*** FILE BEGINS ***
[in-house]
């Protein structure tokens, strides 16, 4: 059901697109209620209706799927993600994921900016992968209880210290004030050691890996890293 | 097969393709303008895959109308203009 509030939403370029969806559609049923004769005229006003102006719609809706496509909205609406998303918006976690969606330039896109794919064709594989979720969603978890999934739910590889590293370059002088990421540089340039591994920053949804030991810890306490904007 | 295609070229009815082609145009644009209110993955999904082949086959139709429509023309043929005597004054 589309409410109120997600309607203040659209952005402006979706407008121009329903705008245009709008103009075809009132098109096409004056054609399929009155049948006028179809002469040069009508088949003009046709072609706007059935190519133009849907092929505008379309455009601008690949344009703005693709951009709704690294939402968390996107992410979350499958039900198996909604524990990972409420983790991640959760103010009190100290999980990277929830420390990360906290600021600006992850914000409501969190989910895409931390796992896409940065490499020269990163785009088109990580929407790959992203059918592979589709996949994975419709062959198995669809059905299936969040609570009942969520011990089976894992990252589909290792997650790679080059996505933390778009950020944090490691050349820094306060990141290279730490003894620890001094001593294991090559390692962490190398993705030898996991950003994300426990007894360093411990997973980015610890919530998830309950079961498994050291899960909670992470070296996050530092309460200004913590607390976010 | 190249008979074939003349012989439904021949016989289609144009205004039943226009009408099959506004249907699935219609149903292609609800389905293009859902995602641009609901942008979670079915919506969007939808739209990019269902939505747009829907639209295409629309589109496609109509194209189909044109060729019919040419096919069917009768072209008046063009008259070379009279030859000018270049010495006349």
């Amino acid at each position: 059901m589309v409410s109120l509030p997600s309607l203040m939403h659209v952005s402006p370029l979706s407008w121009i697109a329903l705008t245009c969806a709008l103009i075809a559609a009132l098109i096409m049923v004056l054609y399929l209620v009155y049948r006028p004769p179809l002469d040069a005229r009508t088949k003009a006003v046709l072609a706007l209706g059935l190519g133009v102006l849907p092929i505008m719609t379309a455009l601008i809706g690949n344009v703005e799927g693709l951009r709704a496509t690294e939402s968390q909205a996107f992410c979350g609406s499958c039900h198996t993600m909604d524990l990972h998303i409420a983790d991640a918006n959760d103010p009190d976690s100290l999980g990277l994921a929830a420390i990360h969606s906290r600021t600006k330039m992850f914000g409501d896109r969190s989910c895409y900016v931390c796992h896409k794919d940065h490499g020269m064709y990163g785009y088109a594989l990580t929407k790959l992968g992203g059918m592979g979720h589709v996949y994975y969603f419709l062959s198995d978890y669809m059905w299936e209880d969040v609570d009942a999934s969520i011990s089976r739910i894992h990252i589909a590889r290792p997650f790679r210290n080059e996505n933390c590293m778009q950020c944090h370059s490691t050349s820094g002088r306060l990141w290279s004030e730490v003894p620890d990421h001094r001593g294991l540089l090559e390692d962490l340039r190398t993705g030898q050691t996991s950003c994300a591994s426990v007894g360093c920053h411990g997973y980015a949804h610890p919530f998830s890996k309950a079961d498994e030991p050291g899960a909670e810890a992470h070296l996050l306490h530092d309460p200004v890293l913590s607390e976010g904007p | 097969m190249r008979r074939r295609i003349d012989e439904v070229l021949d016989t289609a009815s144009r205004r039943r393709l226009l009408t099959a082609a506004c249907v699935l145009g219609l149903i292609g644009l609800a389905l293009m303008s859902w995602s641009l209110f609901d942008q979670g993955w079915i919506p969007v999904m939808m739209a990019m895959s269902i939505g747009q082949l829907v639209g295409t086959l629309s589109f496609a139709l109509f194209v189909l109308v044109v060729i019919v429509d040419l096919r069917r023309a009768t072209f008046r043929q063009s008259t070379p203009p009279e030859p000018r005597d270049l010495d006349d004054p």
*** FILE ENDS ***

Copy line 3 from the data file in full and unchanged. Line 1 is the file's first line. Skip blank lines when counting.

């Amino acid at each position: 059901m589309v409410s109120l509030p997600s309607l203040m939403h659209v952005s402006p370029l979706s407008w121009i697109a329903l705008t245009c969806a709008l103009i075809a559609a009132l098109i096409m049923v004056l054609y399929l209620v009155y049948r006028p004769p179809l002469d040069a005229r009508t088949k003009a006003v046709l072609a706007l209706g059935l190519g133009v102006l849907p092929i505008m719609t379309a455009l601008i809706g690949n344009v703005e799927g693709l951009r709704a496509t690294e939402s968390q909205a996107f992410c979350g609406s499958c039900h198996t993600m909604d524990l990972h998303i409420a983790d991640a918006n959760d103010p009190d976690s100290l999980g990277l994921a929830a420390i990360h969606s906290r600021t600006k330039m992850f914000g409501d896109r969190s989910c895409y900016v931390c796992h896409k794919d940065h490499g020269m064709y990163g785009y088109a594989l990580t929407k790959l992968g992203g059918m592979g979720h589709v996949y994975y969603f419709l062959s198995d978890y669809m059905w299936e209880d969040v609570d009942a999934s969520i011990s089976r739910i894992h990252i589909a590889r290792p997650f790679r210290n080059e996505n933390c590293m778009q950020c944090h370059s490691t050349s820094g002088r306060l990141w290279s004030e730490v003894p620890d990421h001094r001593g294991l540089l090559e390692d962490l340039r190398t993705g030898q050691t996991s950003c994300a591994s426990v007894g360093c920053h411990g997973y980015a949804h610890p919530f998830s890996k309950a079961d498994e030991p050291g899960a909670e810890a992470h070296l996050l306490h530092d309460p200004v890293l913590s607390e976010g904007p | 097969m190249r008979r074939r295609i003349d012989e439904v070229l021949d016989t289609a009815s144009r205004r039943r393709l226009l009408t099959a082609a506004c249907v699935l145009g219609l149903i292609g644009l609800a389905l293009m303008s859902w995602s641009l209110f609901d942008q979670g993955w079915i919506p969007v999904m939808m739209a990019m895959s269902i939505g747009q082949l829907v639209g295409t086959l629309s589109f496609a139709l109509f194209v189909l109308v044109v060729i019919v429509d040419l096919r069917r023309a009768t072209f008046r043929q063009s008259t070379p203009p009279e030859p000018r005597d270049l010495d006349d004054p």